Pop-Ups and Perspectives: How Designing Retail Pop-Ups in Detroit Changed My Life
By Brie Riley, BBA ‘19
Earlier this year I had the chance to work with a great team to create a program that would support pop-up retail shops in Detroit. Our program aimed to empower Detroit entrepreneurs who wanted to bring their ideas to life but may not have the capital to do so.
It was part of the annual Social Impact Challenge held at Michigan Ross by the Center for Social Impact.
Through our four-month program, Detroiters would gain access to classroom resources and then would have three months to pilot test their business model. In the end, we were incredibly thrilled to have won the competition! As we reflect back on the experience, the Social Impact Challenge taught us two main lessons: the importance of problem-finding and the importance of having a team with diverse backgrounds.
When building our pop-up program, the team made it a priority to “pop holes” into our ideas. This mindset forced us to be creative when searching for any issues that could arise when implementing our program in a growing Detroit. Because we used this approach, we were able to create a pop-up program structure that differentiated us from our competitors. After hours of brainstorming, we found that we could not support all business types under our original model.
For our second project draft, we worked to create a model that could be inclusive of all business types. With this in mind, we proposed that the space that pop-up shops operated in be modular white-spaces. Ultimately, focusing on a theme of inclusion and creative problem-finding led our team to create a unique pop-up shop model.
The second takeaway the team and I had from this experience was the importance of having diverse ideas. Our team was comprised of a variety of professional backgrounds including engineering, real estate, political science, economics and healthcare. One of the recurring concepts I have studied as a business student is the success of diverse teams. However, I truly did not experience this until the Social Impact Challenge.
By having a number of perspectives, we were able to generate original business concepts and easily overcome any issues along the way. As a result, our educational and pilot program would fully provide entrepreneurs the financial, marketing, communication and leadership skills necessary to run a business. The program also focused on stakeholder engagement throughout the city of Detroit. Looking ahead, Team Upstart’s final plan would provide entrepreneurs a brief but comprehensive program for launching their business.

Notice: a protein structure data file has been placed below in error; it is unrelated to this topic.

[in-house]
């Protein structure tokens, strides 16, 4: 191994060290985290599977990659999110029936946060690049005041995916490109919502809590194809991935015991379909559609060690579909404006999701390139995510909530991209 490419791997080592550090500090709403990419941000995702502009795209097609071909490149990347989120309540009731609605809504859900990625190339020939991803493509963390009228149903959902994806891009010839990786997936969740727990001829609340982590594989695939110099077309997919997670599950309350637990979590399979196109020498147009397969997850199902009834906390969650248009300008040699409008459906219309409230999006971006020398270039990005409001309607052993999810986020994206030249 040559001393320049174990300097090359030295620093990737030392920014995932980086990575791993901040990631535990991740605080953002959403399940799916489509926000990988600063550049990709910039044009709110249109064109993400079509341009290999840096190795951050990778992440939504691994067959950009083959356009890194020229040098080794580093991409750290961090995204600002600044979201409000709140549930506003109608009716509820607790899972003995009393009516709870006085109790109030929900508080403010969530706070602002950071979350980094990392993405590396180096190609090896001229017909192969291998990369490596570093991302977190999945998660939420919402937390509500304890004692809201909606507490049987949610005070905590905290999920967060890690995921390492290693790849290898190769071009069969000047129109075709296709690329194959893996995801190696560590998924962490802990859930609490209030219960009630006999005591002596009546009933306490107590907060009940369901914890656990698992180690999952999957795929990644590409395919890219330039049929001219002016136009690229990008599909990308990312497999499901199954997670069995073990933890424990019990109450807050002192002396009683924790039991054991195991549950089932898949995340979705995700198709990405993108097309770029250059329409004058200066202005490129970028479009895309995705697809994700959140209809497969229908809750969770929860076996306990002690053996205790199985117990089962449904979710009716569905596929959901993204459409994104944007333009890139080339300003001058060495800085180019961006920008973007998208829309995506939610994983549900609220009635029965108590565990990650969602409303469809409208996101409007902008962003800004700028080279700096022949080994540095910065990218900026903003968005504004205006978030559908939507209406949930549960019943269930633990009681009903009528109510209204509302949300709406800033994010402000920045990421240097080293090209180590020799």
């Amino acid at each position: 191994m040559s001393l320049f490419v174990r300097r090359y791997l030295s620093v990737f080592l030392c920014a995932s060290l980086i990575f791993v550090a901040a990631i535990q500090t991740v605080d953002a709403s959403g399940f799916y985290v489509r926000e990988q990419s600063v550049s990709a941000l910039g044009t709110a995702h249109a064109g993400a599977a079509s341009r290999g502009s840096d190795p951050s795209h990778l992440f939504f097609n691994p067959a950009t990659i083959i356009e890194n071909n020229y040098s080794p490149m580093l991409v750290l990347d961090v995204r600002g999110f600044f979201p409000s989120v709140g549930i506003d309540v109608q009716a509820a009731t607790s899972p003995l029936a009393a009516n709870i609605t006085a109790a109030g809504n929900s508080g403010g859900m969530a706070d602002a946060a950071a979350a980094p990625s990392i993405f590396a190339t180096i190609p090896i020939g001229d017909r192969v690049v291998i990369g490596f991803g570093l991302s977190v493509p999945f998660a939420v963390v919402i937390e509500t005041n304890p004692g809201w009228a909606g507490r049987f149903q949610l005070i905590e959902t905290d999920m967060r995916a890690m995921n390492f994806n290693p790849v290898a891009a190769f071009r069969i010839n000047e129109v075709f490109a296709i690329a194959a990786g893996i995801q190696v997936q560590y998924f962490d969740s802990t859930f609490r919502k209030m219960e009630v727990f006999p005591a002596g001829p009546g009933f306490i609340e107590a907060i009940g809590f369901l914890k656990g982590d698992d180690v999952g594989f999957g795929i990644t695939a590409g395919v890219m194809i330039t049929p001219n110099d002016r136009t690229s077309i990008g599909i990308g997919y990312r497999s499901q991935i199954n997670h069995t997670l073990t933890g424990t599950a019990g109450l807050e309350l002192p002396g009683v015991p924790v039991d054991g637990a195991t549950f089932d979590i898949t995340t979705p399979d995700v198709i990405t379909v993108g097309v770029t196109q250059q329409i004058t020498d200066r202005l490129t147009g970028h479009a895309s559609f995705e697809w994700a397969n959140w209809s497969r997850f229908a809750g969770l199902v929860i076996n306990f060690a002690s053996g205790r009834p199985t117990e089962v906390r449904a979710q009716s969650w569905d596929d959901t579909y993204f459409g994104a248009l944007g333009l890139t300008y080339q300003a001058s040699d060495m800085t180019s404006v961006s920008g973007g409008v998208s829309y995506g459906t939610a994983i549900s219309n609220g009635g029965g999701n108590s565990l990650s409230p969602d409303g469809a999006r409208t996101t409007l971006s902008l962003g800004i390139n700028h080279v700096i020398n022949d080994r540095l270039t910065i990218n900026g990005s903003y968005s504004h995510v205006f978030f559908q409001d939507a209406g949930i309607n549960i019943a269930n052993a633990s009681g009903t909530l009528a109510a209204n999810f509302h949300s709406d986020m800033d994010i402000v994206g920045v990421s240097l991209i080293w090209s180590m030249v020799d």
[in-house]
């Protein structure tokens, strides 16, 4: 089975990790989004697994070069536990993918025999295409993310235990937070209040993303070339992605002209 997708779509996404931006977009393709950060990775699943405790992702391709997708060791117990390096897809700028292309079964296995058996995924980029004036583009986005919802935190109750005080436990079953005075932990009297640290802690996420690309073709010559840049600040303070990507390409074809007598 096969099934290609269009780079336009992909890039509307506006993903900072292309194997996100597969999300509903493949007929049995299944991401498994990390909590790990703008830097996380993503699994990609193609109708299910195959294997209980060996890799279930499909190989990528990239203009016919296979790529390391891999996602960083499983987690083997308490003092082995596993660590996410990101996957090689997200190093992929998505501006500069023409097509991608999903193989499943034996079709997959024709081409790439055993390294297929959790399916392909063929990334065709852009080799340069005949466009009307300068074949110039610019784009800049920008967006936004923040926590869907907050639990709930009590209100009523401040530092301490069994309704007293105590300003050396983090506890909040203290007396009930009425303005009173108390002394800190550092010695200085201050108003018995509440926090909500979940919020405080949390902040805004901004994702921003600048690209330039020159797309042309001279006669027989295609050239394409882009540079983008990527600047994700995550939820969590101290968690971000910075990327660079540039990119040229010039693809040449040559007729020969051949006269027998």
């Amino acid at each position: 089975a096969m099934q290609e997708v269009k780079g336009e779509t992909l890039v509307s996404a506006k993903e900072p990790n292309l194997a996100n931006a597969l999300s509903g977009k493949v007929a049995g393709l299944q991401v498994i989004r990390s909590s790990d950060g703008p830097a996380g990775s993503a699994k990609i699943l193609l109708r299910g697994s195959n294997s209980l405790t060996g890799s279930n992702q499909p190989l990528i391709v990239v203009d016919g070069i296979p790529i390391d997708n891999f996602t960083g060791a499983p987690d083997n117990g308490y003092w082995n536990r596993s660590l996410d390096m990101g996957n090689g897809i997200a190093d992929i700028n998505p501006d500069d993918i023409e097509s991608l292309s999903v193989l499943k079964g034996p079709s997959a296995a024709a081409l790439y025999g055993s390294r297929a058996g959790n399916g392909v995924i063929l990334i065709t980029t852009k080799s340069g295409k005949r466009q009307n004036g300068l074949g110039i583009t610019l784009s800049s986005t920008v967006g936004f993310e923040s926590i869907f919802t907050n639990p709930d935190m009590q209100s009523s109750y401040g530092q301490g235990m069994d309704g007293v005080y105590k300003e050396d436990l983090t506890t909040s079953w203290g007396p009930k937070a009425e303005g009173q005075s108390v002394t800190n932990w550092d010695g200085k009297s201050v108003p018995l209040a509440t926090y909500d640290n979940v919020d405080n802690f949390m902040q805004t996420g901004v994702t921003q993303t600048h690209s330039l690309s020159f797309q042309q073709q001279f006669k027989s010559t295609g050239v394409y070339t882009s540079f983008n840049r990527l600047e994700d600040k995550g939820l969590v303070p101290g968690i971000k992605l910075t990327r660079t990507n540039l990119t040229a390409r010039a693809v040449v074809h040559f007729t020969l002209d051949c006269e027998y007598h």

In the end, it was a complete honor to have been a part of Team Upstart. We thoroughly enjoyed having the opportunity to contribute to Detroit’s economic and social progress. We learned about the importance of being innovative and finding viable solutions to pressing challenges. Looking back, participating in the Social Impact Challenge is an experience that we are incredibly grateful for and will undoubtedly be a highlight of our business school career.
What was your summer internship?
I worked on the innovations team at the Henry Ford Health System, researching emerging technologies from around the world to support their commercialization.
Who is your favorite Ross Professor?
Sarah Zimmerman (BCOM 250 & 350) - I always looked forward to her class ... even if it was at 8:30 in the morning.
I love to play tennis, read, travel, and spend time with my friends. In the fall, I love football Saturdays at the Big House.